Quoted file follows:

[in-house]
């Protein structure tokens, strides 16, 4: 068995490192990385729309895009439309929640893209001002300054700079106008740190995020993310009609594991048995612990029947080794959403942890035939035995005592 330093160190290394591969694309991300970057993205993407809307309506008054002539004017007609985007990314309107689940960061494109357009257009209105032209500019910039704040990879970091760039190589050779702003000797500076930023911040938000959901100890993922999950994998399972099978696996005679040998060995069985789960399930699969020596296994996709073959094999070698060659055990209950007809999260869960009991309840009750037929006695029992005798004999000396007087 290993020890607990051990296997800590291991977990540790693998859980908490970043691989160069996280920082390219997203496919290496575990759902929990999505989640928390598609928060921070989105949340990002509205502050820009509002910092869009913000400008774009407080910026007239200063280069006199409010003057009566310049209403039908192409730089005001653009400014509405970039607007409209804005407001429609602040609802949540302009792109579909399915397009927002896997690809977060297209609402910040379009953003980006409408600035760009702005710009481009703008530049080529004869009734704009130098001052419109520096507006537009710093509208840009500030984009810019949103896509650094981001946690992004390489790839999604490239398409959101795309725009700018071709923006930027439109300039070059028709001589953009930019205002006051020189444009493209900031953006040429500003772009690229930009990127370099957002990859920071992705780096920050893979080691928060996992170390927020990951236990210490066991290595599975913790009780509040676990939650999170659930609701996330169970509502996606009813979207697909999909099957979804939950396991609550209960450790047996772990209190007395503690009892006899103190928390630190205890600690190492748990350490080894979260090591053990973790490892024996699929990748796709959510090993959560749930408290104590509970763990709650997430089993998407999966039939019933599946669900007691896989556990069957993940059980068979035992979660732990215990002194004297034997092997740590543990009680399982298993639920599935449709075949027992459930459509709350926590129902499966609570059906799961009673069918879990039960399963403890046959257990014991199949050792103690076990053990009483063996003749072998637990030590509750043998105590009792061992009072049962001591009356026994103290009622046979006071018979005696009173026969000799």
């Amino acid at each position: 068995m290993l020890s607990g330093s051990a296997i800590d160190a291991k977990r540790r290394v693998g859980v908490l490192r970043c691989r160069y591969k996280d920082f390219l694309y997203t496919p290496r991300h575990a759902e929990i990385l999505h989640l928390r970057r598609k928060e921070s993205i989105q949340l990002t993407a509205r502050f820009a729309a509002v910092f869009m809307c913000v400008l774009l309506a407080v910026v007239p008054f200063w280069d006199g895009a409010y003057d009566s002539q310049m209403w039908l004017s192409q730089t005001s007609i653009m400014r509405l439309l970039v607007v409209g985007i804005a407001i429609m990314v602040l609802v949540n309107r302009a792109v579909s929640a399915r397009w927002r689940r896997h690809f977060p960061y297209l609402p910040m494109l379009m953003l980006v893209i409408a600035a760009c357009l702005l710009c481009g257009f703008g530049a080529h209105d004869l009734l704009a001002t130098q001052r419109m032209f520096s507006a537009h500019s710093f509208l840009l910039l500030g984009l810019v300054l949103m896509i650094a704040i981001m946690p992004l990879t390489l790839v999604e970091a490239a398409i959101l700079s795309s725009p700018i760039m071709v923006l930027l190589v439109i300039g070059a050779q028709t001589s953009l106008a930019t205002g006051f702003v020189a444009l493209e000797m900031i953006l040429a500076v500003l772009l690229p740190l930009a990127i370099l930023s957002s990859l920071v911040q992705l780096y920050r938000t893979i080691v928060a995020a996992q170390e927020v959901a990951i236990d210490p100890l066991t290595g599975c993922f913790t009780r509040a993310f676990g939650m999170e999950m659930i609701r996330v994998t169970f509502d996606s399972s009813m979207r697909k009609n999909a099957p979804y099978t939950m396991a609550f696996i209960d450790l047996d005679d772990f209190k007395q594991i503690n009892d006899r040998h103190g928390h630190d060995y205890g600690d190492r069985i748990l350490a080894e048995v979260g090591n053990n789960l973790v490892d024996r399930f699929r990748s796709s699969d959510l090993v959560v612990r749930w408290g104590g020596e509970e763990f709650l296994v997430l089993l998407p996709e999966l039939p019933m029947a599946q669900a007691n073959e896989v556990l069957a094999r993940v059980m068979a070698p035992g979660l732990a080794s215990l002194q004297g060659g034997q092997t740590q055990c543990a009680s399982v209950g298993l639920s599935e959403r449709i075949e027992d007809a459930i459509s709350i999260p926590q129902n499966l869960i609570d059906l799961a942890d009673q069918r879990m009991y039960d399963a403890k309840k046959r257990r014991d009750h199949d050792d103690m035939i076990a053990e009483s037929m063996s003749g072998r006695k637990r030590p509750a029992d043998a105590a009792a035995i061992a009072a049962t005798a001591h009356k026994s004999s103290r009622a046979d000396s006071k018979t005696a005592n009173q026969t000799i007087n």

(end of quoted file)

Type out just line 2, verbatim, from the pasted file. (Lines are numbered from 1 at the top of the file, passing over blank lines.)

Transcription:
């Protein structure tokens, strides 16, 4: 068995490192990385729309895009439309929640893209001002300054700079106008740190995020993310009609594991048995612990029947080794959403942890035939035995005592 330093160190290394591969694309991300970057993205993407809307309506008054002539004017007609985007990314309107689940960061494109357009257009209105032209500019910039704040990879970091760039190589050779702003000797500076930023911040938000959901100890993922999950994998399972099978696996005679040998060995069985789960399930699969020596296994996709073959094999070698060659055990209950007809999260869960009991309840009750037929006695029992005798004999000396007087 290993020890607990051990296997800590291991977990540790693998859980908490970043691989160069996280920082390219997203496919290496575990759902929990999505989640928390598609928060921070989105949340990002509205502050820009509002910092869009913000400008774009407080910026007239200063280069006199409010003057009566310049209403039908192409730089005001653009400014509405970039607007409209804005407001429609602040609802949540302009792109579909399915397009927002896997690809977060297209609402910040379009953003980006409408600035760009702005710009481009703008530049080529004869009734704009130098001052419109520096507006537009710093509208840009500030984009810019949103896509650094981001946690992004390489790839999604490239398409959101795309725009700018071709923006930027439109300039070059028709001589953009930019205002006051020189444009493209900031953006040429500003772009690229930009990127370099957002990859920071992705780096920050893979080691928060996992170390927020990951236990210490066991290595599975913790009780509040676990939650999170659930609701996330169970509502996606009813979207697909999909099957979804939950396991609550209960450790047996772990209190007395503690009892006899103190928390630190205890600690190492748990350490080894979260090591053990973790490892024996699929990748796709959510090993959560749930408290104590509970763990709650997430089993998407999966039939019933599946669900007691896989556990069957993940059980068979035992979660732990215990002194004297034997092997740590543990009680399982298993639920599935449709075949027992459930459509709350926590129902499966609570059906799961009673069918879990039960399963403890046959257990014991199949050792103690076990053990009483063996003749072998637990030590509750043998105590009792061992009072049962001591009356026994103290009622046979006071018979005696009173026969000799």